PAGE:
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raunchy

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raunchy

Postby William Hupy » Thu Jun 20, 2013 12:13 pm

I am unable to find an origin for this word. Does anyone have an idea?
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Re: raunchy

Postby Perry Lassiter » Thu Jun 20, 2013 2:32 pm

raunchy (adj.)
1939, "clumsy, careless, sloppy," U.S. Army Air Corps slang, of unknown origin. Origins among cadets in Texas suggest possible connection to Mexican Spanish rancho (see ranch (n.)), which had connotations of animal filth by 1864. Sense of "coarse, vulgar, smutty" is from 1967. Related: Raunchiness.
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Re: raunchy

Postby Philip Hudson » Fri Jun 21, 2013 6:12 pm

I can't buy Etymonline's suggested guess. It is a stretch to blame it on the word ranch or rancho. The word ranch has an interesting etymology, coming from Mexican Spanish to English were it got a new meaning and then having the meaning transferred back to the Spanish rancho.
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Re: raunchy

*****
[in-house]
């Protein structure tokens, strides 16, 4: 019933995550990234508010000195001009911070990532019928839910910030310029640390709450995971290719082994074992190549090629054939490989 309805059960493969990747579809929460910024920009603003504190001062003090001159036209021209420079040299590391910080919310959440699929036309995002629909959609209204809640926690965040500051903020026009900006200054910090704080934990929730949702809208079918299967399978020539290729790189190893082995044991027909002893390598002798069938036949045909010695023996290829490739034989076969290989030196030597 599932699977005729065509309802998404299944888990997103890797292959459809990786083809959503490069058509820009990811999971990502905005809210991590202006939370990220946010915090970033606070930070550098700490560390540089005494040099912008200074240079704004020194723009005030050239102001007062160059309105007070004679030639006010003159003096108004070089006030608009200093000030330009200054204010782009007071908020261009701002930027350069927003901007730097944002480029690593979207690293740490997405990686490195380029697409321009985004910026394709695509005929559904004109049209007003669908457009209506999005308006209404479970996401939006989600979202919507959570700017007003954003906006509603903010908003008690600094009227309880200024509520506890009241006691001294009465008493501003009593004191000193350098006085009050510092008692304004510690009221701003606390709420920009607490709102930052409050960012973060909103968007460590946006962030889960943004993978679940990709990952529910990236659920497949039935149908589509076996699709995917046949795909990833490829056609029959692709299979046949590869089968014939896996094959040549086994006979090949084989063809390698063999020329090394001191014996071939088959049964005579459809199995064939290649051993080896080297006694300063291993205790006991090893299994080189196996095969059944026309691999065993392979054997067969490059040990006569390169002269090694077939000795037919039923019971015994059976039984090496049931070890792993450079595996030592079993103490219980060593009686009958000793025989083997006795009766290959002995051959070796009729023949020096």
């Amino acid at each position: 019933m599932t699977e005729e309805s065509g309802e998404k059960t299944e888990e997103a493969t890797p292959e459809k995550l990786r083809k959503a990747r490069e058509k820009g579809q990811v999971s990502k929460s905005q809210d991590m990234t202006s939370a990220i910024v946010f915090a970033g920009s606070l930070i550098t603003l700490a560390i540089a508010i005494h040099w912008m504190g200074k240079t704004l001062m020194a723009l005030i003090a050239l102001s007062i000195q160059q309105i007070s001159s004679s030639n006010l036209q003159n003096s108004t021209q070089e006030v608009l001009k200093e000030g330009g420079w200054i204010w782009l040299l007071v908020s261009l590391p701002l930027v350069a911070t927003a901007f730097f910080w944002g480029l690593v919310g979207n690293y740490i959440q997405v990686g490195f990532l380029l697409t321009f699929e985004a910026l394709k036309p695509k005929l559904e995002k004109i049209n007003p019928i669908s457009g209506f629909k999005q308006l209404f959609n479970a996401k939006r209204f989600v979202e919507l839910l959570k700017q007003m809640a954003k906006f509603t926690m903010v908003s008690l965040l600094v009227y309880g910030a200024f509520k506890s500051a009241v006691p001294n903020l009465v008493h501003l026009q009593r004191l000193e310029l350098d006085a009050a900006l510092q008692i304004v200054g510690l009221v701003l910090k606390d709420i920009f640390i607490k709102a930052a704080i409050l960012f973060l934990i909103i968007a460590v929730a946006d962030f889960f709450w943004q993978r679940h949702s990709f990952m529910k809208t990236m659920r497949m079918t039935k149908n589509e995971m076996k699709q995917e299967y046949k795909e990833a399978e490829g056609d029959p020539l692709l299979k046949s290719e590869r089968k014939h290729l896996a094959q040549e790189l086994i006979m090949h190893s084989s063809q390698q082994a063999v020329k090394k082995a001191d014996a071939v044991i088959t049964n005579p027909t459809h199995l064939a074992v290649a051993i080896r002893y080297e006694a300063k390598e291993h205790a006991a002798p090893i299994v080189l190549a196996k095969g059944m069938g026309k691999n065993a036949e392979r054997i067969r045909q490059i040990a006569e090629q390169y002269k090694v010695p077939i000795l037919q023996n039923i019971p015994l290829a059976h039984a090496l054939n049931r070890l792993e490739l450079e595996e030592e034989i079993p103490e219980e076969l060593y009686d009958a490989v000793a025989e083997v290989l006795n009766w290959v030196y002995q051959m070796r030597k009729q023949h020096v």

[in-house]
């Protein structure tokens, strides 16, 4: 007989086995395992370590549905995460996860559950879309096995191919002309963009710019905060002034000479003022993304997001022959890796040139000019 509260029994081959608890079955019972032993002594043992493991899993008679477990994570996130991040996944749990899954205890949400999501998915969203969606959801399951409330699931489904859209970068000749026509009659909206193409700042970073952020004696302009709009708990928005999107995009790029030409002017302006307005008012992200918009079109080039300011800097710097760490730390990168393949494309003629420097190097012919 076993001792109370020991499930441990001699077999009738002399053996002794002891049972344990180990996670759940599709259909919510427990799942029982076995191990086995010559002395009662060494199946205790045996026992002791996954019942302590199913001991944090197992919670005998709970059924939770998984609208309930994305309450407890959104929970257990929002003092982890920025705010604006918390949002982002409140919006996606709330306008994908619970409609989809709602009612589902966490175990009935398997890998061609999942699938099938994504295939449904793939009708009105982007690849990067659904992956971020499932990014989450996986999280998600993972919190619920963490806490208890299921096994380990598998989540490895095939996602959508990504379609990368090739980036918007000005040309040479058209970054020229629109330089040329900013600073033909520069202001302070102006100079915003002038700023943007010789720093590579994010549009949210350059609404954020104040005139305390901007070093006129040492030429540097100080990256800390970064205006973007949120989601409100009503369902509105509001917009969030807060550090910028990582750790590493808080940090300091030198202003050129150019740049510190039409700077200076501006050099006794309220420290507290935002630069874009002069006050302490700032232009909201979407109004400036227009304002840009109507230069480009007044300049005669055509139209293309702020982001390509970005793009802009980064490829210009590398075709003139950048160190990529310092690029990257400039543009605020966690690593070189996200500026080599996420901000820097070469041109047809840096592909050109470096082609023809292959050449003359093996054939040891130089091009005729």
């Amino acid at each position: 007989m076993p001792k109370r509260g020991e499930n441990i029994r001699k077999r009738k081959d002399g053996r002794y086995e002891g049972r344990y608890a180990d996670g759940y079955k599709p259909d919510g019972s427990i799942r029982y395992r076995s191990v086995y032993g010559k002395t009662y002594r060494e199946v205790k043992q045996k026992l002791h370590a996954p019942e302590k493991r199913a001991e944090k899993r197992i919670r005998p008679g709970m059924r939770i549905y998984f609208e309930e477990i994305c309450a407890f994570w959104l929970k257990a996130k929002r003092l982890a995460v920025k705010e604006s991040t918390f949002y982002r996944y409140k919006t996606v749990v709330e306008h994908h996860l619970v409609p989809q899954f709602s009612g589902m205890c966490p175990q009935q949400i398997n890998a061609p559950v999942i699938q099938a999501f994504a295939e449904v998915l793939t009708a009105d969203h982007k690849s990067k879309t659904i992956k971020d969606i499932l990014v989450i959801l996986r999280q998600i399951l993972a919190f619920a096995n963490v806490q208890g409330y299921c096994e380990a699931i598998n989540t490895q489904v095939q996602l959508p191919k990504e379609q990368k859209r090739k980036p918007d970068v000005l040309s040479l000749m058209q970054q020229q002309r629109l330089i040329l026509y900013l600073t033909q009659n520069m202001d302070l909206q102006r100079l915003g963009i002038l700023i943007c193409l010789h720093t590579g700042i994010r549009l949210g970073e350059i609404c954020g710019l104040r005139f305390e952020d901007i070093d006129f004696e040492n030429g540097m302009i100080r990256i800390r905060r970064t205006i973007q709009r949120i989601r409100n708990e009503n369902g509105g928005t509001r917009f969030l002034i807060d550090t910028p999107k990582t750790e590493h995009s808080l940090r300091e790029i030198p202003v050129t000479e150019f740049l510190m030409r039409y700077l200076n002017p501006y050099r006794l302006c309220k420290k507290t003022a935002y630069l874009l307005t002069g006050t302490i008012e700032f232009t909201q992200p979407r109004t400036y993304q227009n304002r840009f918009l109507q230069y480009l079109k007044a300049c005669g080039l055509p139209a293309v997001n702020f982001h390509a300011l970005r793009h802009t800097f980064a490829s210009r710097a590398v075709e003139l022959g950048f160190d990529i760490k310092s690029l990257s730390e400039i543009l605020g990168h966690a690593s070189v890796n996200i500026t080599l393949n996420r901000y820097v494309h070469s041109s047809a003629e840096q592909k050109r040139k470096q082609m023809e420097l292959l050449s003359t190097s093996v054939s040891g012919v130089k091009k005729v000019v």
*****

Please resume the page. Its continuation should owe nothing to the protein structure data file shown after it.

Postby Philip Hudson » Tue Aug 27, 2013 12:00 am

Raunchy or raunch has not yet made it to Good Word status. I am reviving it due to a recent television program where some of the "entertainment" was styled as raunchy. Lady Gaga performed, but raunch is her stock in trade, so nothing new there. Madonna, an outstandingly talented actor and singer, had her raunchy episodes as the Material Girl. I didn't actually view the TV program Sunday, but I saw clips and discussions on newscasts and the Internet. Hannah Montana (Miley Cyrus), the idol of the preteen set for years, seems to have reached the apex of raunch. Who would have thunk it? In the light of the prevalence of raunch, perhaps we should move this bad word to the Good Word forum. On the other hand, the word might not deserve such honor. I previously trounced the only suggested etymology available. So what is there left to say?
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